Great power competition in the Indo-Pacific is a concern for regional powers. India’s maritime security strategy has adapted to this geo-political change, and is moving from acting as a balancing power, to a leading force in the region. India is a near, yet non-resident power, and has a strategy for providing stability, prosperity, and security in the Indo-Pacific and Indian Ocean regions.
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Pakistan’s latest economic survey reveals the extent of the country’s indebtedness to China. High-interest Chinese loans, reckless multilateral borrowing, and ever-increasing defence budgets have deleteriously impacted Pakistan’s finances. Any lasting solution to these problems will have to involve China.
China’s expansionist nuclear programme aims to bolster its capabilities, so much so, that Beijing's predictions boast 2500 new warheads by 2030, thus rivalling the American and Russian arsenals. As the dragon quadruples its nuclear propensity, heralding the world to something greatly unstable – a tripolar nuclear system; nuclear peace seems a quite convoluted goal.
The Shanghai Cooperation Organisation has been focused on resolving the Afghan crisis. But divergent views of members and the influence of China and Pakistan have eluded a solution. This has been further impeded by the ongoing sanctions and humanitarian issues which are beyond the organisation's scope.
China's 2022 defence budget reflects the seriousness of the Communist Party aims to fully modernise the People’s Liberation Army by 2027. Given the on-going border competition, it is crucial for India too, to optimise budgetary resources, intensify restructuring and enhance indigenous defence production, thereby improve power projection capability.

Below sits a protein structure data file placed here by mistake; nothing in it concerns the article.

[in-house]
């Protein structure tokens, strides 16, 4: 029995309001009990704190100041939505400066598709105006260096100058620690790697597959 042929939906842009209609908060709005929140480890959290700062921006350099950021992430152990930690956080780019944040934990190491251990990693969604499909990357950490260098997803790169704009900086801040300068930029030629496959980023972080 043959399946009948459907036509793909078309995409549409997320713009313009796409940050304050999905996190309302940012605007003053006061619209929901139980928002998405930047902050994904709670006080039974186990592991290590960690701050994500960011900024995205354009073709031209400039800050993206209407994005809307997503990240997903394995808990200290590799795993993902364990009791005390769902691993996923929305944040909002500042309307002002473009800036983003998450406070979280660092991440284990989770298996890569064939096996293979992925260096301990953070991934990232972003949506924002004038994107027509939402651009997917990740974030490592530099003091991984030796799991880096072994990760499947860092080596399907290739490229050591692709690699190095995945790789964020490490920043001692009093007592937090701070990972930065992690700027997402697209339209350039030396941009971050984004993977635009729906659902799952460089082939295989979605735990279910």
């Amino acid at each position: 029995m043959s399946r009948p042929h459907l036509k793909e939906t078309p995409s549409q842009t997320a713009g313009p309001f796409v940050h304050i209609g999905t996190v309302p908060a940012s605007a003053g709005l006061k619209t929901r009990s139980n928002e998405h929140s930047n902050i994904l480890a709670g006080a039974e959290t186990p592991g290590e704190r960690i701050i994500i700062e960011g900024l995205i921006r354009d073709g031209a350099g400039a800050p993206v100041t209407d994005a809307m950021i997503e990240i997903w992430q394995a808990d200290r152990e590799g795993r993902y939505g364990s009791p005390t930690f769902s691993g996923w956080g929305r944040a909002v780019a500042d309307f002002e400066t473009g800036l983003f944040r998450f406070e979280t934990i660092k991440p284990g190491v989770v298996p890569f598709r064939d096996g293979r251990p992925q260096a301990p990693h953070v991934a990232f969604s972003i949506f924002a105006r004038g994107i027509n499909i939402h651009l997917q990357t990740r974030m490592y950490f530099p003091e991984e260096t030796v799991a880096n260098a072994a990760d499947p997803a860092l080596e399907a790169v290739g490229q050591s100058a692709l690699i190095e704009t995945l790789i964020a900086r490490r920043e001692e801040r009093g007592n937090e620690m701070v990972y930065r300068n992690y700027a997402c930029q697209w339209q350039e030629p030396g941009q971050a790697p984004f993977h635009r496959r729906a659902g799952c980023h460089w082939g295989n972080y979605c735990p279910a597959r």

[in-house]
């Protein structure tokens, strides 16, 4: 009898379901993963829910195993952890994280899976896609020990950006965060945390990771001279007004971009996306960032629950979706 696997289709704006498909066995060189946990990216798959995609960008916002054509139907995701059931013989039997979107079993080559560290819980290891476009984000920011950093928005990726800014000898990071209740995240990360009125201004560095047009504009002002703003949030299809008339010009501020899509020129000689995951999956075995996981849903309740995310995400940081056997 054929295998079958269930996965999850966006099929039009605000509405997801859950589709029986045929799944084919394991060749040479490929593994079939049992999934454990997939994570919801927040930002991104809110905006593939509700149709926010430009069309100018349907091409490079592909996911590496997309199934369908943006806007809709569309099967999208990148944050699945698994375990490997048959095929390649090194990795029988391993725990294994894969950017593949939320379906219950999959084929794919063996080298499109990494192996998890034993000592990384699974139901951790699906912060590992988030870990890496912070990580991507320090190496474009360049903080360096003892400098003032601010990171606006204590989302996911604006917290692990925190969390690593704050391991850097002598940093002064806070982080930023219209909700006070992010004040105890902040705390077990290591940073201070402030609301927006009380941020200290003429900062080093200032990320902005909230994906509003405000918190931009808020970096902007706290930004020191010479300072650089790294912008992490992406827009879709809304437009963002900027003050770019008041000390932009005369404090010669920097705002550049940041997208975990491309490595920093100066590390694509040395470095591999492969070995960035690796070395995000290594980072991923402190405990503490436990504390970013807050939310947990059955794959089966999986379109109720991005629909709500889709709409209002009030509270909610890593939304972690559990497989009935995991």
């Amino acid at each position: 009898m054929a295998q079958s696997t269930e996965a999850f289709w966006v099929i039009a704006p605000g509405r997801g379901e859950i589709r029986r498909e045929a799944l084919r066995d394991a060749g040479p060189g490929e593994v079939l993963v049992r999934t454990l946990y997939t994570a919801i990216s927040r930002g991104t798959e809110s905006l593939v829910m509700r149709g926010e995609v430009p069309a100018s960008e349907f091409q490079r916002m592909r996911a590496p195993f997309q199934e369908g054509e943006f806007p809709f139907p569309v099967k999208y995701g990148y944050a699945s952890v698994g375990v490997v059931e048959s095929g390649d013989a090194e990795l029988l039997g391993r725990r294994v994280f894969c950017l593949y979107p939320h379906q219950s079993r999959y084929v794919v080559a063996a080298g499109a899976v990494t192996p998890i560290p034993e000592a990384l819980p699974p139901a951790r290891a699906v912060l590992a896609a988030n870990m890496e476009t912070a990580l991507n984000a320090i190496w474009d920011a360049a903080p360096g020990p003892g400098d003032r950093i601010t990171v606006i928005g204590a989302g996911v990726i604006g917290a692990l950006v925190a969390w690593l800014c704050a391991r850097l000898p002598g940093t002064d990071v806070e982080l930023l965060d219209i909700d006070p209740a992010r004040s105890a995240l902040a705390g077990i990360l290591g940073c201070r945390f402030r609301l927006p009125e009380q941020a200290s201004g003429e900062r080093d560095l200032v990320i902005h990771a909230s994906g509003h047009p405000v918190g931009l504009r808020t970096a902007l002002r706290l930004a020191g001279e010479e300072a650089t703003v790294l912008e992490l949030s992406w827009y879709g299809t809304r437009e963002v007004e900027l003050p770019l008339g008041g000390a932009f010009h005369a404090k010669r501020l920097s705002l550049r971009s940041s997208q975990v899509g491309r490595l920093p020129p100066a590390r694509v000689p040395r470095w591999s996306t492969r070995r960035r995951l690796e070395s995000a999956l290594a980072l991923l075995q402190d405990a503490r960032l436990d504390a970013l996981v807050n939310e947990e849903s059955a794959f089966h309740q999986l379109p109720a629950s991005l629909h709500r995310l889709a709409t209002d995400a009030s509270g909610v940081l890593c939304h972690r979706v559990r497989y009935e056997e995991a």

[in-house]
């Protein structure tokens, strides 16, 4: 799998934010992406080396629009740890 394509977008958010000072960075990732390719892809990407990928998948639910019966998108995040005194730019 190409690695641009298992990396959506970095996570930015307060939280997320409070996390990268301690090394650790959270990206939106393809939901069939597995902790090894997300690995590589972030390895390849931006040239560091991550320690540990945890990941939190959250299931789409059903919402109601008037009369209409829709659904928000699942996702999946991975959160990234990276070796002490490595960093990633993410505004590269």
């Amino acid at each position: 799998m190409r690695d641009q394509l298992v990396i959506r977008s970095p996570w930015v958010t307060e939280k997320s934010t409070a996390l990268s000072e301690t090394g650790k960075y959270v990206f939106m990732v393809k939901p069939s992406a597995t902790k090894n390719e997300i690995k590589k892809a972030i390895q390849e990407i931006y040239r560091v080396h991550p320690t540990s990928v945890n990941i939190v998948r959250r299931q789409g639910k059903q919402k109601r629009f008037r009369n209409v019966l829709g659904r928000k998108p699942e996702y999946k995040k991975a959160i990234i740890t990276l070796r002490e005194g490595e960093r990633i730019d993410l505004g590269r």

A shift is taking place in the business of global dominance and hegemony, from the model of expressing force through troop presence to financial sanctions. But China and Russia, in concert, may provide a way out of the sanctions regime.
The Quad Foreign Ministers’ Meeting, held in Melbourne on February 11, revealed an ambitious plan for economic and developmental affairs, beyond the security concerns posed by China. Despite differing approaches towards Myanmar and Ukraine, the Quad countries are strengthening their cooperation while maintaining strategic autonomy.
Themes of rivalry between China and the U.S., of China's readiness to fill the void left by the U.S. withdrawal in Afghanistan, dominate accounts of recent developments in that country. What does China's inclusion in the power game in Asia, with a geopolitical vision remarkably different from that of the West, mean for the developments in Afghanistan?
Foreign Secretary Harsh Vardhan Shringla's visit to Myanmar has implications for New Delhi's recognition of the new military government in Naypyidaw. India can support ASEAN to stabilise Myanmar, while also checking Chinese influence in that country. For stability in the neighbourhood is crucial to India's own security.
Foreign Secretary Harsh Vardhan Shringla is on a crucial visit to Nyapitaw, meeting with the military government and opposition for the first time since the military coup this year. This is part of New Delhi's diplomatic agenda for Myanmar, which includes border management and striking a balance between strengthening democracy and supporting the military, amid dynamic regional geopolitics.